"but my situation has not changed. We are still living in a one bedroom flat, me and my mum and my little brother. I have been living in this flat all my life and I am sick and tired of it, having to share a room with whole family is upsetting and depressing. I have no privacy whatsoever...please...my mum has tried everything, bidding is useless with no hope. I feel like I'm never going to have my own room or any space to play or dance."
We need an urgent commitment to making progress on overcrowding. I do not believe that we will do so, despite the additional money that has been invested—welcome though that it is—and the Mayor's commitment, if we do not reconsider the implications of the 50 per cent. target for reducing temporary accommodation. We cannot have a table with three legs. That commitment to housing need is absent from local area agreements and, therefore, from local authorities' targets and most people's consciousness, and yet that need is gripping almost 250,000 households in London.
In addition to driving forward the supply of family-sized accommodation and the broader supply question, we could consider those welcome but modest measures that the Government announced before Christmas. What is happening to the remainder of the £10 million allocated to dealing with overcrowding? Why did all London local authorities receive the same allocation of £100,000 when—to put it gently to colleagues from all parties—Bromley, as far as I am aware, does not have an overcrowding crisis, but Newham, Hackney, Westminster and Islington do? Given that all the evidence confirms that this is a highly concentrated problem, in 15 or 20 boroughs, what is the logic of regarding all local authorities as being in the same situation? Why is there no specific capital funding from the housing pot to tackle overcrowding? It would be relatively easy to do that. Why are we not driving forward a substantial programme on extensions to and de-conversions of existing properties? Last year, that policy, which can be very helpful, delivered only 126 units, but it should be capable of delivering thousands.
The Department is very conscious of my concerns about definitions and measurements. Dry and technical though that sounds, it is absolutely clear that if we do not adopt a consistent approach to assessing housing need, we will not be able to define the scale of the problem or set our priorities properly. At the moment, we do not have that. I shall provide an example of what that means. Two weeks ago, a mum and dad and their three children came to see me. They were sharing a studio flat in the private rented sector. Environmental health services inspected that property and found that it constituted a category 1, band A hazard under the housing health and safety rating system—the most serious hazard that they can find. The family applied as homeless on the ground that the property was not suitable for occupation. The letter came back from the homelessness section of the council stating:
"I have had regard to the Housing Health and Safety Rating System...it is opined that this is due to overcrowding...however, overcrowding does not equate to homelessness...according to the Statutory size standards"— which legally must be taken into consideration—
"the accommodation is a reasonable size for you and your household".
A reasonable size! A studio flat for five people! That illustrates—we have many other illustrations—what happens within and between local authorities when they operate on an overlapping jigsaw of different standards.
The old overcrowding standard—statutory overcrowding —was the enforcement tool that was used by environmental health departments and, as my example shows, is used to help determine whether a family is homeless or homeless at home. Meanwhile, we also have a bedroom standard that has been used since 1993 to estimate the numbers in overcrowded accommodation, although the then Office of the Deputy Prime Minister said in 2004 that the bedroom standard was on the margins of acceptability. The Housing Act 2004 introduced three ways to prevent overcrowding, including the crowding and space standard of the housing health and safety rating system. Finally the 2006 and 2007 discussion papers on overcrowding accepted that statutory overcrowding was out of date, and proposed to move to the bedroom standard, but they did not even mention the use of the HHSRS. However, the bedroom standard is not an enforcement tool, as my standard illustrates.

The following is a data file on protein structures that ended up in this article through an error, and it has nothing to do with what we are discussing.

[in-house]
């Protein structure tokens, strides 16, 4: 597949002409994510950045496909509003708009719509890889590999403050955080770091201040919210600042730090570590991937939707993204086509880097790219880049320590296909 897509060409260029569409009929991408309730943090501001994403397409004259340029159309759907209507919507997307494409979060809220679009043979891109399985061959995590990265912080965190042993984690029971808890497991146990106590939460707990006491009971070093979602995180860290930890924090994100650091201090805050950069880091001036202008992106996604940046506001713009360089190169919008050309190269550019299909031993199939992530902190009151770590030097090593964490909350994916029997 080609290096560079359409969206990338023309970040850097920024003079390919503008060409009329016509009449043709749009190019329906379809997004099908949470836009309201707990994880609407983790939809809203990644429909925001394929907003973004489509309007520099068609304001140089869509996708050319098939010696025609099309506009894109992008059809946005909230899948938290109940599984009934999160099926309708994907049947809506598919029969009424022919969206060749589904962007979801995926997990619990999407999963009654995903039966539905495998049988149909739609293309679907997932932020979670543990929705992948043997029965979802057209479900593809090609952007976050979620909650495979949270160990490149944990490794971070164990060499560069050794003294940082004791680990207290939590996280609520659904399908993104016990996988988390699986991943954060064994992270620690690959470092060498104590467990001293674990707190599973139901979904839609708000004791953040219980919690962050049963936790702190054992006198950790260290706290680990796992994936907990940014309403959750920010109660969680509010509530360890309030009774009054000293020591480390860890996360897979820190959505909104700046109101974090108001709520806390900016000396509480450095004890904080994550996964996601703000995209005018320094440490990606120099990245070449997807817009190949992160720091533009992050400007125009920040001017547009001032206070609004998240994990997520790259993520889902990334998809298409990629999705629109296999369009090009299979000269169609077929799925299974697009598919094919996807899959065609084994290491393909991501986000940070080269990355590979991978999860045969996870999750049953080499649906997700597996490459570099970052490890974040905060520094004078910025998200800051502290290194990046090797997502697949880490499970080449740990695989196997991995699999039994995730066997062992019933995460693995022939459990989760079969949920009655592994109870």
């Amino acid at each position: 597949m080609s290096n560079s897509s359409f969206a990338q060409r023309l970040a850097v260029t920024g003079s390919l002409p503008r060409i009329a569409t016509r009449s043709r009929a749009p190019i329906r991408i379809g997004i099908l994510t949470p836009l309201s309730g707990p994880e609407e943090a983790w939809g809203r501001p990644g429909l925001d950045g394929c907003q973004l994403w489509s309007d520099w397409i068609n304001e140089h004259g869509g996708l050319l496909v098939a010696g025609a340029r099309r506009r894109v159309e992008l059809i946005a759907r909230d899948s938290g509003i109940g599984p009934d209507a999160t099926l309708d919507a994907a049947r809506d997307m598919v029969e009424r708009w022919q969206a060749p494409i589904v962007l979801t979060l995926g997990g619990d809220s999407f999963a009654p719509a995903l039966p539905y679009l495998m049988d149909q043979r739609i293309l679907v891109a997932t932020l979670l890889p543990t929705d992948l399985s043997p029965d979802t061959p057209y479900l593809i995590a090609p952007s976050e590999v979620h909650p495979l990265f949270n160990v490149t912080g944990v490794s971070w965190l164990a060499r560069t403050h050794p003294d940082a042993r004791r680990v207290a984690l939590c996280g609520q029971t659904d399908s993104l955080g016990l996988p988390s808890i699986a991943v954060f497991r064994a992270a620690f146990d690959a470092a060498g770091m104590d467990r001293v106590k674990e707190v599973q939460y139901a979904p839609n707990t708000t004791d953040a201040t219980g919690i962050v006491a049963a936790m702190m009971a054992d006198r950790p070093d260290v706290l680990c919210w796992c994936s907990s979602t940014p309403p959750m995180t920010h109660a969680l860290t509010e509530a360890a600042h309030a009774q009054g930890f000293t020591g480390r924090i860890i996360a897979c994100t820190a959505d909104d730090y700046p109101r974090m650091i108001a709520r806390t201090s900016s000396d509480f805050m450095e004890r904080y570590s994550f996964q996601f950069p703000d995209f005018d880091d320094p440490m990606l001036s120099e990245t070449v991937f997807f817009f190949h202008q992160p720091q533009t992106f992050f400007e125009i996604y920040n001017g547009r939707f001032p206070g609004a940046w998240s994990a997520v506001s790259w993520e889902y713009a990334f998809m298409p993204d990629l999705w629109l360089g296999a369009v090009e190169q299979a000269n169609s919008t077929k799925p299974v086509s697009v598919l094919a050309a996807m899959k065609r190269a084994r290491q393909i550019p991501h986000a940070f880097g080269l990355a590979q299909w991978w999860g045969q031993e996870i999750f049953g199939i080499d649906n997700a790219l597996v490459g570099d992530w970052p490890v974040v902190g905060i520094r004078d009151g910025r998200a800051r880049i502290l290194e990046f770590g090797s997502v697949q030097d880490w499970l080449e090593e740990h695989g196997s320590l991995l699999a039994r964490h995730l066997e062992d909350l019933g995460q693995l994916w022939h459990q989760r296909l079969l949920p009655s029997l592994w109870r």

We really need to sort out this matter. Without making a decision on legally enforceable, consistent sets of measurement, we cannot determine a robust figure for levels of overcrowding and other housing need and give local authorities the tools to enable them to respond to the problem. I ask the Minister to meet me to discuss this matter, as I have asked previous Ministers to do. I want to ensure that officials work with the leading environmental health officer in Westminster. I will criticise Westminster when I have to—and that is frequently—but I will also give credit where it is due. I have to say that the environmental health services department in that local authority is without doubt the best in the country. It is outstanding in its ability to respond to the issues and in its understanding of how the system works and should work. To use that resource would be very helpful indeed.
The temporary accommodation target that I have discussed in relation to the overall issue of housing need has been successful across the country. It has, however, been less successful in London in bearing down on families in temporary accommodation. The numbers in temporary accommodation in London have dropped by only 8 per cent. compared with 2004, while they have fallen considerably elsewhere. However, meeting the target may lead to further perverse consequences, which will make life harder for families in such accommodation. That is partly to do with out-of- borough nominations to accommodation, and partly to do with the tough discharge of duty decisions. I have raised my concern with Ministers about how out-of-borough nominations to temporary accommodation break up the support networks on which families rely. I received confirmation in writing and in parliamentary questions that local authorities should take into account those important support networks.